Archive for September, 2010
“Zoom in. Now… enhance.”
It has become a trope, and as such, has also been parodied. Amazingly though, even before television was invented, the Catholic Church was already resorting to this plot device to promote a miracle which, incidentally, may have been a complete work of fiction.
It’s all related to the miracle of Guadalupe, a very special Marian Apparition not only because it’s one of the pillars of Catholic belief in Mexico and one of the largest Catholic shrines in the world…
But also because the miracle left a very physical evidence behind, the allegedly supernaturally formed image of Our Lady of Guadalupe.
Like other relics, all sorts of claims to support supernatural characteristics are promoted by the faithful, and among them is the claim that:
“According to many scientists who have inspected the image, it seems that in her eyes, in both of them and in the precise location as reflected by a live human eye, could be seen many figures that have been extensively analyzed and seem to correspond to the shape and size of human figures located in front of the image.”
This is “CSI: Vatican”, where “zoom… and enhance” works even in an image painted over cloth. As early as 1929 alleged “reflections” in the eyes of the image were already being considered, but as in CSI, it would be only with the aid of computer “enhancement” that such claims would gain greater notoriety.
Nevertheless, this only works that way in fiction. Any image record, in any medium, will have several limitations, and one could consider the impossibility of such feats of “enhancement” both through Information Theory – by defining how one cannot extract indefinite amounts of information from a defined set of pixels – as well as limits related to fundamental physical effects such as the uncertainty principle and Planck’s constant.
What the faithful see in the eyes of Guadalupe is simply pareidolia.
Yeah, I know, terrible joke, but now you know how religion can be stranger than fiction.
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This is not a review of the two UFO books making the rounds lately. I just bought Mark Pilkington’s “Mirage Men”, though it won’t actually arrive here in Brazil before the end of the month. Hurray for standard shipping. As for Leslie Kean’s “UFOs: Generals, Pilots, and Government Officials Go on the Record”, I will wait a little while until it’s released on paperback. So, I don’t have either of the books on hand, nor have I read them. This is not a review.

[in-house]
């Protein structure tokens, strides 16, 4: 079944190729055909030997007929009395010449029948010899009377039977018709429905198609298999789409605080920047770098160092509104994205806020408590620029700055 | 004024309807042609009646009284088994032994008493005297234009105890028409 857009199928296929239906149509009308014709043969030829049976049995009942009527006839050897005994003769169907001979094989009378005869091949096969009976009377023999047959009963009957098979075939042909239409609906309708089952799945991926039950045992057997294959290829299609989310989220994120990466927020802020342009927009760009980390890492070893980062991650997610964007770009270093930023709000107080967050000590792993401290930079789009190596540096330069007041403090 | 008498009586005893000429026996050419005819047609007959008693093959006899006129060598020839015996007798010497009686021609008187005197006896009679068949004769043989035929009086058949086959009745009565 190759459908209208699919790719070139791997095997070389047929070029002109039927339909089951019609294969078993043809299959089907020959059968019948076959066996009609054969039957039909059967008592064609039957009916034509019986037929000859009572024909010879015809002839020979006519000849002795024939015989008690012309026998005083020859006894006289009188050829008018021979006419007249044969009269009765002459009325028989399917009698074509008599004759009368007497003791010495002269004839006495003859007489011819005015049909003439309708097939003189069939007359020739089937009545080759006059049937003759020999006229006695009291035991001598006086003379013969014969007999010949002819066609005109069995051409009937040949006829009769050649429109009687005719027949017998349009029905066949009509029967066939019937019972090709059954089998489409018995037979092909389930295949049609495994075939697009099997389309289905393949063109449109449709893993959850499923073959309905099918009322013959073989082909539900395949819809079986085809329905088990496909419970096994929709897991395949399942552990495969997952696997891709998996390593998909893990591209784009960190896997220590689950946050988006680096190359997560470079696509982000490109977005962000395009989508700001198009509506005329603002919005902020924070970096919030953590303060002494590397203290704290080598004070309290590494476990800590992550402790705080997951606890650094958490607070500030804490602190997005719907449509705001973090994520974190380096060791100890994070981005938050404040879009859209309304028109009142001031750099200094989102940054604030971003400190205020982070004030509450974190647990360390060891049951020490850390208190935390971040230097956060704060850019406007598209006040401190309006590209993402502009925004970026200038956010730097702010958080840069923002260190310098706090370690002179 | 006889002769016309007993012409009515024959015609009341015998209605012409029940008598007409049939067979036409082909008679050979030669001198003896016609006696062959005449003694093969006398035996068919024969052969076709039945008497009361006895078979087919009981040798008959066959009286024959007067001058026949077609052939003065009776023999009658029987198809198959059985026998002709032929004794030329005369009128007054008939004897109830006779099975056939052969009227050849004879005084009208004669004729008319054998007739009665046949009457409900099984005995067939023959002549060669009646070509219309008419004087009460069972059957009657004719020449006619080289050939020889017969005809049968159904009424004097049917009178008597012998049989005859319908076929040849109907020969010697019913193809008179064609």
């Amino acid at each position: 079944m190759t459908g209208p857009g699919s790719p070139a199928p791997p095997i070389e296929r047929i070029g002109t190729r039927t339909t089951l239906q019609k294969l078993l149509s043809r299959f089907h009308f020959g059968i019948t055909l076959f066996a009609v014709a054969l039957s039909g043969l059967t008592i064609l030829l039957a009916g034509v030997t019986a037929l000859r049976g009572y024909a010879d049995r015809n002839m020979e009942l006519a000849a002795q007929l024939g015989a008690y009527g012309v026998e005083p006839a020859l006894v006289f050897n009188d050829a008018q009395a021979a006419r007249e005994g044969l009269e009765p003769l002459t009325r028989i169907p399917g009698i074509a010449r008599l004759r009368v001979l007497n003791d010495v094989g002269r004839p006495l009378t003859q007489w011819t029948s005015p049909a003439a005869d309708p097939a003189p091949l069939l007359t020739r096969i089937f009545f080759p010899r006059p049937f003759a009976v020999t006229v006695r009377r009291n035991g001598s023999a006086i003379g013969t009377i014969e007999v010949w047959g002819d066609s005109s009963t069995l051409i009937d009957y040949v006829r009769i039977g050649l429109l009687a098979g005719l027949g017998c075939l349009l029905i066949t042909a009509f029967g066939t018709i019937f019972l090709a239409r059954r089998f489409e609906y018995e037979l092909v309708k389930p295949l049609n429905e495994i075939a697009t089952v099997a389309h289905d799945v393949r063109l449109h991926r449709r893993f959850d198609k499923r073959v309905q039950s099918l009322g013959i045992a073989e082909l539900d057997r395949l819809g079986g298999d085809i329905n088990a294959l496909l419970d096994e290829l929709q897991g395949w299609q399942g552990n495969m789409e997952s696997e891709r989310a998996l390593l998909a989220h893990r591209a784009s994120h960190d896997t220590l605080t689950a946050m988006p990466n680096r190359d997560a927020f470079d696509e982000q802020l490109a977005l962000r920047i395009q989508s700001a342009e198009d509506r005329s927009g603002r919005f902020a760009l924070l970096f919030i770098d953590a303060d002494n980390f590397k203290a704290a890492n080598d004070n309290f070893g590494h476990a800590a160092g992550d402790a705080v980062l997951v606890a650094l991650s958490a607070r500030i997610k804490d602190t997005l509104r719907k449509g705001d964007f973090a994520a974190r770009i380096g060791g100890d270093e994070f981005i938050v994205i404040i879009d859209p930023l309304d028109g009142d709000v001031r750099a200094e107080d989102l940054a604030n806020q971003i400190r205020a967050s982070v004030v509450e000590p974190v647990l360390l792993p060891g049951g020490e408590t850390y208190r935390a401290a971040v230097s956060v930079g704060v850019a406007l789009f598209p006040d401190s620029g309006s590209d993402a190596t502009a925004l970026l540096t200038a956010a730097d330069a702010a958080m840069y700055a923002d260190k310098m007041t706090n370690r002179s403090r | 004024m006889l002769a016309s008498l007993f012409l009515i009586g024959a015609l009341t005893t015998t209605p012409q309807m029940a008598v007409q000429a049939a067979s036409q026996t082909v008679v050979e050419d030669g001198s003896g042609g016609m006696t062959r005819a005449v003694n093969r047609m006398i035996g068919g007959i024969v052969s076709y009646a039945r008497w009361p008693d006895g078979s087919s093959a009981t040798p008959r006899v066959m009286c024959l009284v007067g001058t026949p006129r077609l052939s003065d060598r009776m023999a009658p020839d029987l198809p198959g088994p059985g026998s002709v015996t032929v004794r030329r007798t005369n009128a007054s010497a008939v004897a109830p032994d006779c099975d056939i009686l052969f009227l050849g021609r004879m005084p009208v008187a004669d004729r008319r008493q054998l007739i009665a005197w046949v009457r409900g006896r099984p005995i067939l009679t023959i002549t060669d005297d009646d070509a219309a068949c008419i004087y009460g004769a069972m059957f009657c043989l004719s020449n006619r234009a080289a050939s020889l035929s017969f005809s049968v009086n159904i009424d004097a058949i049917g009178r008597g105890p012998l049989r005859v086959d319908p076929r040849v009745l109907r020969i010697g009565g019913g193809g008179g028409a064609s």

But I just had to comment on them beforehand, because both books feature Brazilian cases, it seems quite prominently. Kean features a Trindade Island case photo right on the frontpage of her site. She also quoted (and published) Brig. Gen. Jose Pereira of Brazil regarding a famous local UFO scramble case in 1986. For his part, Pilkington deals with the Antonio Villas Boas abduction case. Or so I read on some reviews, especially the quick blurb by Andy Roberts and David Clarke on this month’s Fortean Times. Let’s start from there.
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“New York circa 1905. "Unloading at banana docks." 8×10 inch dry plate glass negative, Detroit Publishing Company” [click for full-size original at Shorpy]
Given that the time-traveler hipster is the most viewed page here on Forgetomori, when I saw the time-traveler punk on Anomalist I just had to blog about it. Even though I must be first to admit this is not as impressive, as his clothes are quite clearly in context, his allegedly mohawk hairstyle is quite interesting.
And as it happens, I was about to blog about mohawk hairstyles, because like stamped T-shirts they look like something quite modern, when contrary to stamped T-shirts, they are not.
The oldest known record of a Mohawk hairstyle actually predates the Mohawk tribe: it’s been found on the Clonycavan Man, an Iron Age body in Dublin, Ireland. That’s a 2,300 years old quite well-preserved Mohawk hair. I didn’t include a photo here because it’s still not that much to look for, but just follow the above link to Wikipedia.
It would be the fierce image of tribal warriors that would make the Mohawk hairstyle enter modern popular culture, but long before the punk movement. In World War II, the US 101st Airborne Division famous for it’s bravery fighting in Europe, as depicted on “Band of Brothers”, had a sub-unit selected and trained for an almost suicidal mission: the Filthy Thirteen.
To incite fear in the enemies, and as a leader of the group, Jake McNiece, was part Native-American, they cut their hair Mohawk style and even painted their faces. The photo above was published by Stars and Stripes in June 1944, and soldiers later in the Vietnam war would also sport such hairstyle.
A fictional Vietnam veteran, Travis Bickle, would then be immortalized in “Taxi Driver” (1976).
Which brings us back to the time-traveler punk unloading at banana docks. By definition this sort of “time-traveler photos” will be singled out because of the fashion statements the apparently out of place hipsters/punks will be sporting.
However – this speaks a lot about fashion – as in the most famous photo, here too the punk wasn’t actually making any sort of fashion statement. He may have cut his hair that way for any number of reasons, you don’t know if he only shaved one side of his hair.
Yesterday’s worker at the banana docks with a ridiculous haircut my be tomorrow’s David Beckham.
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